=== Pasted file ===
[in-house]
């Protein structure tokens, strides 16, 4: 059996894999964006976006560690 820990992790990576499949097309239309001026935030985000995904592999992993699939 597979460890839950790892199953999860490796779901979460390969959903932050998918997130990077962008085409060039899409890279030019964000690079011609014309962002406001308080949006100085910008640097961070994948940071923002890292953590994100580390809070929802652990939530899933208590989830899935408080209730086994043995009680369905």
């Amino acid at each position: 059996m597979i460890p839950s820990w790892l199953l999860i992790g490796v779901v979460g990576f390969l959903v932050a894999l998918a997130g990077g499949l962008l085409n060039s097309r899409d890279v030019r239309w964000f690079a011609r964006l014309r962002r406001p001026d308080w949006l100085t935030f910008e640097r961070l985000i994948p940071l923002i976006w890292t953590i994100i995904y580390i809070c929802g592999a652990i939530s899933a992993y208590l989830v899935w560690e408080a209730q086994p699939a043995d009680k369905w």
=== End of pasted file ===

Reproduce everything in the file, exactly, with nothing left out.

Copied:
[in-house]
């Protein structure tokens, strides 16, 4: 059996894999964006976006560690 820990992790990576499949097309239309001026935030985000995904592999992993699939 597979460890839950790892199953999860490796779901979460390969959903932050998918997130990077962008085409060039899409890279030019964000690079011609014309962002406001308080949006100085910008640097961070994948940071923002890292953590994100580390809070929802652990939530899933208590989830899935408080209730086994043995009680369905």
């Amino acid at each position: 059996m597979i460890p839950s820990w790892l199953l999860i992790g490796v779901v979460g990576f390969l959903v932050a894999l998918a997130g990077g499949l962008l085409n060039s097309r899409d890279v030019r239309w964000f690079a011609r964006l014309r962002r406001p001026d308080w949006l100085t935030f910008e640097r961070l985000i994948p940071l923002i976006w890292t953590i994100i995904y580390i809070c929802g592999a652990i939530s899933a992993y208590l989830v899935w560690e408080a209730q086994p699939a043995d009680k369905w």